Markets and investors have been totally distracted this week by the upcoming FOMC meetings and the BoJ rate decision and political problems in Europe that we have not focused on hard core economic data. This week has a lot in store outside of those main events. Especially at the end of the week with US GDP.
During the first three months of the year, the US economy is expected to have expanded by 2.5% Q/Q (annualized), down from 3.0% Q/Q (annualized) in the final quarter of 2011. We believe that the risks are on the upside of expectations. Household consumption probably picked up further, while the drag from government consumption should be lower. On the other side, the boost from change in inventories will not be repeated and also fixed investments will contribute less.
Looking at today’s data, Conference Board’s consumer confidence is forecast to stay broadly stable compared to the previous month. The consensus is looking for a marginal drop from 70.2 to 69.8 in April, after already a slight decline in March (from 71.6 to 70.2).
Most recent consumer confidence indicators showed a mixed picture as University of Michigan consumer confidence hovered broadly sideways, while the Bloomberg measure extended its upward trend. We believe that the risks remain on the downside especially as there is some uncertainty regarding the labor market developments.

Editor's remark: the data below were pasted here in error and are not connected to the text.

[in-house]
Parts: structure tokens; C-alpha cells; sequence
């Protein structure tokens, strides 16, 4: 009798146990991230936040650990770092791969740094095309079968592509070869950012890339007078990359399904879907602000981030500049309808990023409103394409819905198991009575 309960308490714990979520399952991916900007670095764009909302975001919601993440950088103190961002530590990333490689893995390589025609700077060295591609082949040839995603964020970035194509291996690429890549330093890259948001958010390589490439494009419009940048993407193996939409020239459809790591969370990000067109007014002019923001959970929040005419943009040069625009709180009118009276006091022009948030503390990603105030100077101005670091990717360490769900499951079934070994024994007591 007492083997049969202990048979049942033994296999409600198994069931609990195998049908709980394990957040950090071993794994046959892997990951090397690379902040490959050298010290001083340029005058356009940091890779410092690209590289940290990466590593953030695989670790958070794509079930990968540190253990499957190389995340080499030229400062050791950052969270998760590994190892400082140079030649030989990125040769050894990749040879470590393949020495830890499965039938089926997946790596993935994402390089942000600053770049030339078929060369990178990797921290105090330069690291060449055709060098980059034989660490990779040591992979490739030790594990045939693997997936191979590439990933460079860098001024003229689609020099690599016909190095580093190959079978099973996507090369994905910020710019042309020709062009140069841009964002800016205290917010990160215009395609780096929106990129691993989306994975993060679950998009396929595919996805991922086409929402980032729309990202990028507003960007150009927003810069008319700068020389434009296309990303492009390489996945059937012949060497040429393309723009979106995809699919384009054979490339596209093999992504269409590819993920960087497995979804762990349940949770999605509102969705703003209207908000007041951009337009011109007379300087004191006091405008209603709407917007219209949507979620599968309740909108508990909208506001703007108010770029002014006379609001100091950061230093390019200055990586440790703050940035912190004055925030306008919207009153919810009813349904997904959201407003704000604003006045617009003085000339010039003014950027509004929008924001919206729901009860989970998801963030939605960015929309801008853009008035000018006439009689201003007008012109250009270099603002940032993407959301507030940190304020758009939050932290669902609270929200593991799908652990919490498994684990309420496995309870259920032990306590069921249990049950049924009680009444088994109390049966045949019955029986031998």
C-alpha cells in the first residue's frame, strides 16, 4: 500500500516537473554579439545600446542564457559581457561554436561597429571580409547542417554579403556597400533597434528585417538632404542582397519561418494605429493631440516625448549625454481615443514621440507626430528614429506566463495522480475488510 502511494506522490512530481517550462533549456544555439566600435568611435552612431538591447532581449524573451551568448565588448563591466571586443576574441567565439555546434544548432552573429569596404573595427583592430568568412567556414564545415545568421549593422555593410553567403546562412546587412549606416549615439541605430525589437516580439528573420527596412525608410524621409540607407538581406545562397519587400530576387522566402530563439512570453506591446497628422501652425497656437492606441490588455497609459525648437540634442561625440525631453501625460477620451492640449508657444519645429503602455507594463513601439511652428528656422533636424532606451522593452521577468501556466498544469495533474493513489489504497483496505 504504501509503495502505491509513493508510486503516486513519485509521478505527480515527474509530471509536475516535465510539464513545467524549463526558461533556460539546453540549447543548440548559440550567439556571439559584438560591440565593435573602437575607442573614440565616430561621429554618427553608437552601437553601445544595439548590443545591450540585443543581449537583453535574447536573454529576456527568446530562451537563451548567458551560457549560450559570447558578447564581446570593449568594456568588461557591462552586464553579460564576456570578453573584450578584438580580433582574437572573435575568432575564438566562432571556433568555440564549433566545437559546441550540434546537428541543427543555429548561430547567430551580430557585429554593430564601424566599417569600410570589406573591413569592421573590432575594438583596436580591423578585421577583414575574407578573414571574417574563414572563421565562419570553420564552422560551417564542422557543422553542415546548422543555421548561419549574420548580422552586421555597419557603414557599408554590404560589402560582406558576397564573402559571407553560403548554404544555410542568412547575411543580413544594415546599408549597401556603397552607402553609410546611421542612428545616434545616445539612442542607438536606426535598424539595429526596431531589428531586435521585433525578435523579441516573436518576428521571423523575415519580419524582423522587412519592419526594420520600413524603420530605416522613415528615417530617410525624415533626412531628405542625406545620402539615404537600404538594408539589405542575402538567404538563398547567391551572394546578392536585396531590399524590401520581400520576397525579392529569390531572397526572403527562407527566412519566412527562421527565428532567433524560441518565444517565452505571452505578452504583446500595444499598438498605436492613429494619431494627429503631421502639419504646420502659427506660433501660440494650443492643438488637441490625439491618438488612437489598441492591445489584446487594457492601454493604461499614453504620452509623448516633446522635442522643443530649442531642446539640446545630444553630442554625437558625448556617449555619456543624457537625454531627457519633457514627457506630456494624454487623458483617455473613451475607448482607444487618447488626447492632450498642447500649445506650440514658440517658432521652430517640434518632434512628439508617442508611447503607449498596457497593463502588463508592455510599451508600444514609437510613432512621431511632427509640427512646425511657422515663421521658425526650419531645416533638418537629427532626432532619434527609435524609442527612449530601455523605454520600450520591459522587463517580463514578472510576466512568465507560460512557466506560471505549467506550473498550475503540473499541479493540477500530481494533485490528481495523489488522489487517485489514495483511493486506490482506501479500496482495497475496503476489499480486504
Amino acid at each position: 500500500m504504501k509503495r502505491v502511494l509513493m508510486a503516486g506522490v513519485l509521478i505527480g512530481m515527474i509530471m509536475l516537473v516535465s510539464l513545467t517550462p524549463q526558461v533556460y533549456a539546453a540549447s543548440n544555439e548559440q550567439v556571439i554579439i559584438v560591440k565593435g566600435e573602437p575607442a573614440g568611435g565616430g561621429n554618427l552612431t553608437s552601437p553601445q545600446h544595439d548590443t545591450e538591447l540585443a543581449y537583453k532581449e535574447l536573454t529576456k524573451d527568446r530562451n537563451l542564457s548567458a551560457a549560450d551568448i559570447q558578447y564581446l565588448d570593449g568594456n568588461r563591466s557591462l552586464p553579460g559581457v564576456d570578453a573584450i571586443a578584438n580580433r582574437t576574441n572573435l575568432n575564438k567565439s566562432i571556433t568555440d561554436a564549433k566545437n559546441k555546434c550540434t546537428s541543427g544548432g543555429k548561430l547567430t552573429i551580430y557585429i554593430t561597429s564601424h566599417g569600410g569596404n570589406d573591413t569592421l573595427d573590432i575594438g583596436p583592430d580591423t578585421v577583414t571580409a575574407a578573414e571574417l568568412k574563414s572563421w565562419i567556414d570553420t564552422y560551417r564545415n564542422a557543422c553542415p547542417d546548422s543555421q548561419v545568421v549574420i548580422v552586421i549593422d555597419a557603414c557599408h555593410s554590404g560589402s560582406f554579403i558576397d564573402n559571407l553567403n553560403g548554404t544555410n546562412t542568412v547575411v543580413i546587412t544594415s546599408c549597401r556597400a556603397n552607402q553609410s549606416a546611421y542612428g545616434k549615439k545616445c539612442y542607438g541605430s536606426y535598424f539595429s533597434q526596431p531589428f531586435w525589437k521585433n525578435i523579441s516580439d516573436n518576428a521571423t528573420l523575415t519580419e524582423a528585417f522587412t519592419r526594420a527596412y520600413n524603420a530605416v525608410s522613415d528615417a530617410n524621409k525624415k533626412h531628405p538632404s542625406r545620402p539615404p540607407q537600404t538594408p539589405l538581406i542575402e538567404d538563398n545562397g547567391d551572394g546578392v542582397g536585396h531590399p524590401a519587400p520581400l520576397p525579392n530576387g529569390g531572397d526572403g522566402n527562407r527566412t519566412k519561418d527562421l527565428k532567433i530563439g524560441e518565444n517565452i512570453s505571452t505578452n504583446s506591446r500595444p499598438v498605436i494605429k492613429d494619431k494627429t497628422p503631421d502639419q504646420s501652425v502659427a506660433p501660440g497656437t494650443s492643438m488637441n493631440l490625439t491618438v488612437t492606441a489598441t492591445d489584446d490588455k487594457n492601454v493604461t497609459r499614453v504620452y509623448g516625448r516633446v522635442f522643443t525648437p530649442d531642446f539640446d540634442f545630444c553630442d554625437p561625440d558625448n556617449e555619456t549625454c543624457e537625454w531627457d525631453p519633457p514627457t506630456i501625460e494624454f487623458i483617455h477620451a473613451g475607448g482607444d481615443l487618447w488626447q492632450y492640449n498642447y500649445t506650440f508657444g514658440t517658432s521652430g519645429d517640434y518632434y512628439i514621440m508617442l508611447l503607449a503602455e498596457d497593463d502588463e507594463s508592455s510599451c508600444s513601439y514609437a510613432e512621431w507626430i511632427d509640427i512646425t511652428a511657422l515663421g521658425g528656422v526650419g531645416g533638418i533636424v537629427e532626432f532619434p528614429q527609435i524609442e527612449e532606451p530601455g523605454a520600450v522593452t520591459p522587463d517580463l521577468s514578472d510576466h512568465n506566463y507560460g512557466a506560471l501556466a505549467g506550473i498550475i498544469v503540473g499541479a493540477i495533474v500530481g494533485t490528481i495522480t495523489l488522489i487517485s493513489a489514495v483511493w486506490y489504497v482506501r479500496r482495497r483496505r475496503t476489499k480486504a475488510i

The Richmond Fed manufacturing index weakened sharply in March (from 20 to 7) and is forecast to remain unchanged at 7 in April. We believe that the decline might have been a bit exaggerated and therefore don’t exclude an upward surprise this month. Finally also today, the US new home sales will be released. After two consecutive declines, US new home sales are forecast to have increased again in March.
The consensus is looking for an increase by 2.2% to a total level of 320 000. Any increase will probably be limited as sales are still constrained by low inventories and competition from existing homes which often sell at a lower price.
The extremely volatile pattern in durable goods orders is likely to persist in March. This is mainly due to sharp swings in Boeing orders. In March, Boeing orders will likely depress the headline figure which is expected to show a 1.7% M/M decline. Durables excluding transportation are forecast to have risen by 0.5% M/M after a strong 1.8% M/M rebound in February. We believe that the risks remain on the upside of expectations.
Finally it will be interesting to see whether the claims will drop significantly lower after the strongly higher outcomes over the previous weeks, which might have been influenced by the Easter holidays.
The consensus is already fairly optimistic as a drop from 386 000 to 375 000 is forecast in the week ending April 21.
As is the trend currently, we believe that previous week’s data might be upwardly revised and still see risks for another upward surprise in the week under review. In the coming weeks, we believe that the claims will trend lower, but this process might go somewhat slower.